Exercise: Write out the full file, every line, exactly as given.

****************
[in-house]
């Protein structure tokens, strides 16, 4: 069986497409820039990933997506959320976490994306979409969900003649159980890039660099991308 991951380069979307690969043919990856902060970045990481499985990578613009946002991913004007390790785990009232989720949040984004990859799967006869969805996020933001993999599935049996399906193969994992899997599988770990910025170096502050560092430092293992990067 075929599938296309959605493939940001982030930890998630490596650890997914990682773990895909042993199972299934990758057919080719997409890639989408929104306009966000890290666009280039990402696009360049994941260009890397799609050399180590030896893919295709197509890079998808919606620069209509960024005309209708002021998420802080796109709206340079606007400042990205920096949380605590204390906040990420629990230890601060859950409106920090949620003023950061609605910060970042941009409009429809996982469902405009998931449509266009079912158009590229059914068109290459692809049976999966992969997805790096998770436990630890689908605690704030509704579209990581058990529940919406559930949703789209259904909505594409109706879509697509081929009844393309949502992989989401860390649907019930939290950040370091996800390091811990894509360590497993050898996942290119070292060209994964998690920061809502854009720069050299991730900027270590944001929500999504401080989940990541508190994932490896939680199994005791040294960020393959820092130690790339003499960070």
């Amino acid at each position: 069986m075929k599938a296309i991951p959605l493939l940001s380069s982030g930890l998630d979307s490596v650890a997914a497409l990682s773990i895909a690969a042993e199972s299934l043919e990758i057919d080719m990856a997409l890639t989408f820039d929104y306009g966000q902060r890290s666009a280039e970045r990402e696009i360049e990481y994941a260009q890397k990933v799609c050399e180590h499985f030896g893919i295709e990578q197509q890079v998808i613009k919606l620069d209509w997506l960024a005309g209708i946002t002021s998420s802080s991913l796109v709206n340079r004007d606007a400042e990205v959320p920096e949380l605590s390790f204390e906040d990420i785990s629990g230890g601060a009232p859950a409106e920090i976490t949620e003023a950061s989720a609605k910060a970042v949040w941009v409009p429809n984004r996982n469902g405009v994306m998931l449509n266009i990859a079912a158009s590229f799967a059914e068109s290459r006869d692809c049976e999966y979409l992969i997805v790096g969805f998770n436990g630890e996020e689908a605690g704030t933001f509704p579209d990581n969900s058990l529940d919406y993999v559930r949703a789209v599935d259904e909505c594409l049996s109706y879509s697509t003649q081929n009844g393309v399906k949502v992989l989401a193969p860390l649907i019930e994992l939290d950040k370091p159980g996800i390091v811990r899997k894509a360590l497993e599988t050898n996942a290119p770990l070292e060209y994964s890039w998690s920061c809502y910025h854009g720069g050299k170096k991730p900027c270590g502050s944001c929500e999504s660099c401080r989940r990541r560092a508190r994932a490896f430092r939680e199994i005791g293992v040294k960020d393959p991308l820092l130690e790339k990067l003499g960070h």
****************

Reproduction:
[in-house]
């Protein structure tokens, strides 16, 4: 069986497409820039990933997506959320976490994306979409969900003649159980890039660099991308 991951380069979307690969043919990856902060970045990481499985990578613009946002991913004007390790785990009232989720949040984004990859799967006869969805996020933001993999599935049996399906193969994992899997599988770990910025170096502050560092430092293992990067 075929599938296309959605493939940001982030930890998630490596650890997914990682773990895909042993199972299934990758057919080719997409890639989408929104306009966000890290666009280039990402696009360049994941260009890397799609050399180590030896893919295709197509890079998808919606620069209509960024005309209708002021998420802080796109709206340079606007400042990205920096949380605590204390906040990420629990230890601060859950409106920090949620003023950061609605910060970042941009409009429809996982469902405009998931449509266009079912158009590229059914068109290459692809049976999966992969997805790096998770436990630890689908605690704030509704579209990581058990529940919406559930949703789209259904909505594409109706879509697509081929009844393309949502992989989401860390649907019930939290950040370091996800390091811990894509360590497993050898996942290119070292060209994964998690920061809502854009720069050299991730900027270590944001929500999504401080989940990541508190994932490896939680199994005791040294960020393959820092130690790339003499960070």
């Amino acid at each position: 069986m075929k599938a296309i991951p959605l493939l940001s380069s982030g930890l998630d979307s490596v650890a997914a497409l990682s773990i895909a690969a042993e199972s299934l043919e990758i057919d080719m990856a997409l890639t989408f820039d929104y306009g966000q902060r890290s666009a280039e970045r990402e696009i360049e990481y994941a260009q890397k990933v799609c050399e180590h499985f030896g893919i295709e990578q197509q890079v998808i613009k919606l620069d209509w997506l960024a005309g209708i946002t002021s998420s802080s991913l796109v709206n340079r004007d606007a400042e990205v959320p920096e949380l605590s390790f204390e906040d990420i785990s629990g230890g601060a009232p859950a409106e920090i976490t949620e003023a950061s989720a609605k910060a970042v949040w941009v409009p429809n984004r996982n469902g405009v994306m998931l449509n266009i990859a079912a158009s590229f799967a059914e068109s290459r006869d692809c049976e999966y979409l992969i997805v790096g969805f998770n436990g630890e996020e689908a605690g704030t933001f509704p579209d990581n969900s058990l529940d919406y993999v559930r949703a789209v599935d259904e909505c594409l049996s109706y879509s697509t003649q081929n009844g393309v399906k949502v992989l989401a193969p860390l649907i019930e994992l939290d950040k370091p159980g996800i390091v811990r899997k894509a360590l497993e599988t050898n996942a290119p770990l070292e060209y994964s890039w998690s920061c809502y910025h854009g720069g050299k170096k991730p900027c270590g502050s944001c929500e999504s660099c401080r989940r990541r560092a508190r994932a490896f430092r939680e199994i005791g293992v040294k960020d393959p991308l820092l130690e790339k990067l003499g960070h």